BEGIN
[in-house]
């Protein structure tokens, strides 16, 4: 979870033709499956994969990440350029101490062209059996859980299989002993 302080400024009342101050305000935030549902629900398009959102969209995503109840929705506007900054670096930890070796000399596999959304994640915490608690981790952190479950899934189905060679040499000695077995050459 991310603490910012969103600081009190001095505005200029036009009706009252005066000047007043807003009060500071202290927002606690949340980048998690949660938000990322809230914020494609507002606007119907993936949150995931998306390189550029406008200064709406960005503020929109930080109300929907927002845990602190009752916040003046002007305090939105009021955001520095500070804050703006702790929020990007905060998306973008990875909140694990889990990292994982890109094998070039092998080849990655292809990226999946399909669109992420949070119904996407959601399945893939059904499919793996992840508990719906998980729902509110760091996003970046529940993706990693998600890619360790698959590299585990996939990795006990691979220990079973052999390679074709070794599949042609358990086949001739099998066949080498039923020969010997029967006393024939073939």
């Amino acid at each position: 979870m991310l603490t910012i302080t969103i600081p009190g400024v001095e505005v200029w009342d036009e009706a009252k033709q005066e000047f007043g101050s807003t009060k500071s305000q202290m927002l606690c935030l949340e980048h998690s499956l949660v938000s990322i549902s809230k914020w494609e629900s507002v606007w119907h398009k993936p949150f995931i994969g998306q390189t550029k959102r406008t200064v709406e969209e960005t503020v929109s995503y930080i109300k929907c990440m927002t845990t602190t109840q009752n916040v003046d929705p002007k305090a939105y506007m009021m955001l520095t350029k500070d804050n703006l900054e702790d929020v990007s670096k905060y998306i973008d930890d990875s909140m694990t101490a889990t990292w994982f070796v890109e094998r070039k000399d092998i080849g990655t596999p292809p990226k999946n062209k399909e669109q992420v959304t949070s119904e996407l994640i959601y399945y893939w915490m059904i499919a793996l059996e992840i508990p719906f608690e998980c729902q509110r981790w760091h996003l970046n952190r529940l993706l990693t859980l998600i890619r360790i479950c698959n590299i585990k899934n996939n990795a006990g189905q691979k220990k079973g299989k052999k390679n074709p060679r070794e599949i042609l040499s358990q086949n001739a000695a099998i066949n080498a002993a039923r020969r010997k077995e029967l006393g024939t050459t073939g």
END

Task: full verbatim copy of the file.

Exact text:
[in-house]
């Protein structure tokens, strides 16, 4: 979870033709499956994969990440350029101490062209059996859980299989002993 302080400024009342101050305000935030549902629900398009959102969209995503109840929705506007900054670096930890070796000399596999959304994640915490608690981790952190479950899934189905060679040499000695077995050459 991310603490910012969103600081009190001095505005200029036009009706009252005066000047007043807003009060500071202290927002606690949340980048998690949660938000990322809230914020494609507002606007119907993936949150995931998306390189550029406008200064709406960005503020929109930080109300929907927002845990602190009752916040003046002007305090939105009021955001520095500070804050703006702790929020990007905060998306973008990875909140694990889990990292994982890109094998070039092998080849990655292809990226999946399909669109992420949070119904996407959601399945893939059904499919793996992840508990719906998980729902509110760091996003970046529940993706990693998600890619360790698959590299585990996939990795006990691979220990079973052999390679074709070794599949042609358990086949001739099998066949080498039923020969010997029967006393024939073939």
């Amino acid at each position: 979870m991310l603490t910012i302080t969103i600081p009190g400024v001095e505005v200029w009342d036009e009706a009252k033709q005066e000047f007043g101050s807003t009060k500071s305000q202290m927002l606690c935030l949340e980048h998690s499956l949660v938000s990322i549902s809230k914020w494609e629900s507002v606007w119907h398009k993936p949150f995931i994969g998306q390189t550029k959102r406008t200064v709406e969209e960005t503020v929109s995503y930080i109300k929907c990440m927002t845990t602190t109840q009752n916040v003046d929705p002007k305090a939105y506007m009021m955001l520095t350029k500070d804050n703006l900054e702790d929020v990007s670096k905060y998306i973008d930890d990875s909140m694990t101490a889990t990292w994982f070796v890109e094998r070039k000399d092998i080849g990655t596999p292809p990226k999946n062209k399909e669109q992420v959304t949070s119904e996407l994640i959601y399945y893939w915490m059904i499919a793996l059996e992840i508990p719906f608690e998980c729902q509110r981790w760091h996003l970046n952190r529940l993706l990693t859980l998600i890619r360790i479950c698959n590299i585990k899934n996939n990795a006990g189905q691979k220990k079973g299989k052999k390679n074709p060679r070794e599949i042609l040499s358990q086949n001739a000695a099998i066949n080498a002993a039923r020969r010997k077995e029967l006393g024939t050459t073939g």